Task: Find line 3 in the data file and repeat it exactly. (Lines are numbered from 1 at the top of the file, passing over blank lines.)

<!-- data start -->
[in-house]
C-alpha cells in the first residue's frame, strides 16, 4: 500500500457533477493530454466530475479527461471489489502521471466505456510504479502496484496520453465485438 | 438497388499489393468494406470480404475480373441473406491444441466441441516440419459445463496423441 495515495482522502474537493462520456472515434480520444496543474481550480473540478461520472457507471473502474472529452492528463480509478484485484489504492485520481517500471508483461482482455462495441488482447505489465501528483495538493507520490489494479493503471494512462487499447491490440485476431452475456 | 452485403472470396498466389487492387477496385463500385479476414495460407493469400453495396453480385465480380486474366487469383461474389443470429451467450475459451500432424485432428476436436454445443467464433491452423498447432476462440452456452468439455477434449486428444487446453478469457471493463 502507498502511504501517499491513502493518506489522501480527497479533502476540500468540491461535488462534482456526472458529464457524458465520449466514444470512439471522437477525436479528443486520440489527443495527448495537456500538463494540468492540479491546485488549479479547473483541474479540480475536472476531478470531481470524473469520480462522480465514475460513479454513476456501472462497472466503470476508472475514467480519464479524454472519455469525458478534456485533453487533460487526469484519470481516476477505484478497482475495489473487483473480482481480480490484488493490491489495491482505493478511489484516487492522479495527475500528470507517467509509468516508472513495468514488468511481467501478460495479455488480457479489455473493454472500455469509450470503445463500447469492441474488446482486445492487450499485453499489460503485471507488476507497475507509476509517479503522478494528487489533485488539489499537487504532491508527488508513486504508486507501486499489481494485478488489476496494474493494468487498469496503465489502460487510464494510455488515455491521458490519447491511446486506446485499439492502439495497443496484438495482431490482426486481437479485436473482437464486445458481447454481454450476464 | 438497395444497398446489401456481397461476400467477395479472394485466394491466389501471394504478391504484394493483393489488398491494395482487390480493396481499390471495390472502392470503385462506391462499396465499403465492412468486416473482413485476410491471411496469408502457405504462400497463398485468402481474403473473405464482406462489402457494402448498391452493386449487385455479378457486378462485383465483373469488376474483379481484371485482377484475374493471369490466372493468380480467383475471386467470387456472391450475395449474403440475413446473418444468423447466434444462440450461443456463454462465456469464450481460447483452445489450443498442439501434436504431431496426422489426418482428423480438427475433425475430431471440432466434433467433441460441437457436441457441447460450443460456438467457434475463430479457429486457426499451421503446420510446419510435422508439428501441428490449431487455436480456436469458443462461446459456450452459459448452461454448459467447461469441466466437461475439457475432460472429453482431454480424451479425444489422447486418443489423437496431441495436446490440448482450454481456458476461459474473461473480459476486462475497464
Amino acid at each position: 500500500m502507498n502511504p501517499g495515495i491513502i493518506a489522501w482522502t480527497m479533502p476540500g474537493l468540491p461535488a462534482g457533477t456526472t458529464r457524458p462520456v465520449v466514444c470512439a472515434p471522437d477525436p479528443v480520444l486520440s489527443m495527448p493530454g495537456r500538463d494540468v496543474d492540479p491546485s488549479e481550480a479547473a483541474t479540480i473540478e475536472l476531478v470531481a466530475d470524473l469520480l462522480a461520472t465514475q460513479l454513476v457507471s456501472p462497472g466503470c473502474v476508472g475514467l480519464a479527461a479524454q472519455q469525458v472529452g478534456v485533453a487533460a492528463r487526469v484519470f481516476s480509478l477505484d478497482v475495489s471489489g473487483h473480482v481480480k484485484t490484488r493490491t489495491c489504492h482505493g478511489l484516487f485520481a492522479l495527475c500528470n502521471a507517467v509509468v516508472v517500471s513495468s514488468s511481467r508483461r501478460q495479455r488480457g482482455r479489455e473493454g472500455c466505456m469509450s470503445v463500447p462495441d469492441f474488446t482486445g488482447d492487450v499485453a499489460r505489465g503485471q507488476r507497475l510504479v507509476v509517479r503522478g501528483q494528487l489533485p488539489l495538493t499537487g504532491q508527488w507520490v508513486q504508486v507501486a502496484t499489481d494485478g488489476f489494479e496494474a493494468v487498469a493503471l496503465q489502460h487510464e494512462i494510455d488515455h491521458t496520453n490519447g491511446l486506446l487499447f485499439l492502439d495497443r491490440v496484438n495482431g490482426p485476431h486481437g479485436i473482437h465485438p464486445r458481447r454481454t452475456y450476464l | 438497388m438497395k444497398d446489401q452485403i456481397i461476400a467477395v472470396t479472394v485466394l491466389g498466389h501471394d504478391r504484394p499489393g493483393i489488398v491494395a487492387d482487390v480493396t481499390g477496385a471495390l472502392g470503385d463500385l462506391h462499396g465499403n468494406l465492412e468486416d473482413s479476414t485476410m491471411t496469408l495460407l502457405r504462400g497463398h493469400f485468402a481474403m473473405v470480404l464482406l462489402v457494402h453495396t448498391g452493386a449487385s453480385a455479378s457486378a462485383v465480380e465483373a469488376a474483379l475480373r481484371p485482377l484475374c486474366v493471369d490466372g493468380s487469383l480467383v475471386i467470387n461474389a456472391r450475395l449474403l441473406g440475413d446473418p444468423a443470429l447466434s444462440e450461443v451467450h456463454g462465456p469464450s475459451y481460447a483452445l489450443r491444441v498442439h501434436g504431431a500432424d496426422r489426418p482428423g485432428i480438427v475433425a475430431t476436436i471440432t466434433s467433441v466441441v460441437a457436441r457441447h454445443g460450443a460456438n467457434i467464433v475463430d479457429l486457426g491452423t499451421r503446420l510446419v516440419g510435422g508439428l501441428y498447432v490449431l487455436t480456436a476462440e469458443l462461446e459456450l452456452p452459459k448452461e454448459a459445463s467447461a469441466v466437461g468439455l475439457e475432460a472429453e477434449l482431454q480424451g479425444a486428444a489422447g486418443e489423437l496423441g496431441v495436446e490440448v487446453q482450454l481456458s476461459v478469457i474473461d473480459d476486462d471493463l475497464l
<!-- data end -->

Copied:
Amino acid at each position: 500500500m502507498n502511504p501517499g495515495i491513502i493518506a489522501w482522502t480527497m479533502p476540500g474537493l468540491p461535488a462534482g457533477t456526472t458529464r457524458p462520456v465520449v466514444c470512439a472515434p471522437d477525436p479528443v480520444l486520440s489527443m495527448p493530454g495537456r500538463d494540468v496543474d492540479p491546485s488549479e481550480a479547473a483541474t479540480i473540478e475536472l476531478v470531481a466530475d470524473l469520480l462522480a461520472t465514475q460513479l454513476v457507471s456501472p462497472g466503470c473502474v476508472g475514467l480519464a479527461a479524454q472519455q469525458v472529452g478534456v485533453a487533460a492528463r487526469v484519470f481516476s480509478l477505484d478497482v475495489s471489489g473487483h473480482v481480480k484485484t490484488r493490491t489495491c489504492h482505493g478511489l484516487f485520481a492522479l495527475c500528470n502521471a507517467v509509468v516508472v517500471s513495468s514488468s511481467r508483461r501478460q495479455r488480457g482482455r479489455e473493454g472500455c466505456m469509450s470503445v463500447p462495441d469492441f474488446t482486445g488482447d492487450v499485453a499489460r505489465g503485471q507488476r507497475l510504479v507509476v509517479r503522478g501528483q494528487l489533485p488539489l495538493t499537487g504532491q508527488w507520490v508513486q504508486v507501486a502496484t499489481d494485478g488489476f489494479e496494474a493494468v487498469a493503471l496503465q489502460h487510464e494512462i494510455d488515455h491521458t496520453n490519447g491511446l486506446l487499447f485499439l492502439d495497443r491490440v496484438n495482431g490482426p485476431h486481437g479485436i473482437h465485438p464486445r458481447r454481454t452475456y450476464l | 438497388m438497395k444497398d446489401q452485403i456481397i461476400a467477395v472470396t479472394v485466394l491466389g498466389h501471394d504478391r504484394p499489393g493483393i489488398v491494395a487492387d482487390v480493396t481499390g477496385a471495390l472502392g470503385d463500385l462506391h462499396g465499403n468494406l465492412e468486416d473482413s479476414t485476410m491471411t496469408l495460407l502457405r504462400g497463398h493469400f485468402a481474403m473473405v470480404l464482406l462489402v457494402h453495396t448498391g452493386a449487385s453480385a455479378s457486378a462485383v465480380e465483373a469488376a474483379l475480373r481484371p485482377l484475374c486474366v493471369d490466372g493468380s487469383l480467383v475471386i467470387n461474389a456472391r450475395l449474403l441473406g440475413d446473418p444468423a443470429l447466434s444462440e450461443v451467450h456463454g462465456p469464450s475459451y481460447a483452445l489450443r491444441v498442439h501434436g504431431a500432424d496426422r489426418p482428423g485432428i480438427v475433425a475430431t476436436i471440432t466434433s467433441v466441441v460441437a457436441r457441447h454445443g460450443a460456438n467457434i467464433v475463430d479457429l486457426g491452423t499451421r503446420l510446419v516440419g510435422g508439428l501441428y498447432v490449431l487455436t480456436a476462440e469458443l462461446e459456450l452456452p452459459k448452461e454448459a459445463s467447461a469441466v466437461g468439455l475439457e475432460a472429453e477434449l482431454q480424451g479425444a486428444a489422447g486418443e489423437l496423441g496431441v495436446e490440448v487446453q482450454l481456458s476461459v478469457i474473461d473480459d476486462d471493463l475497464l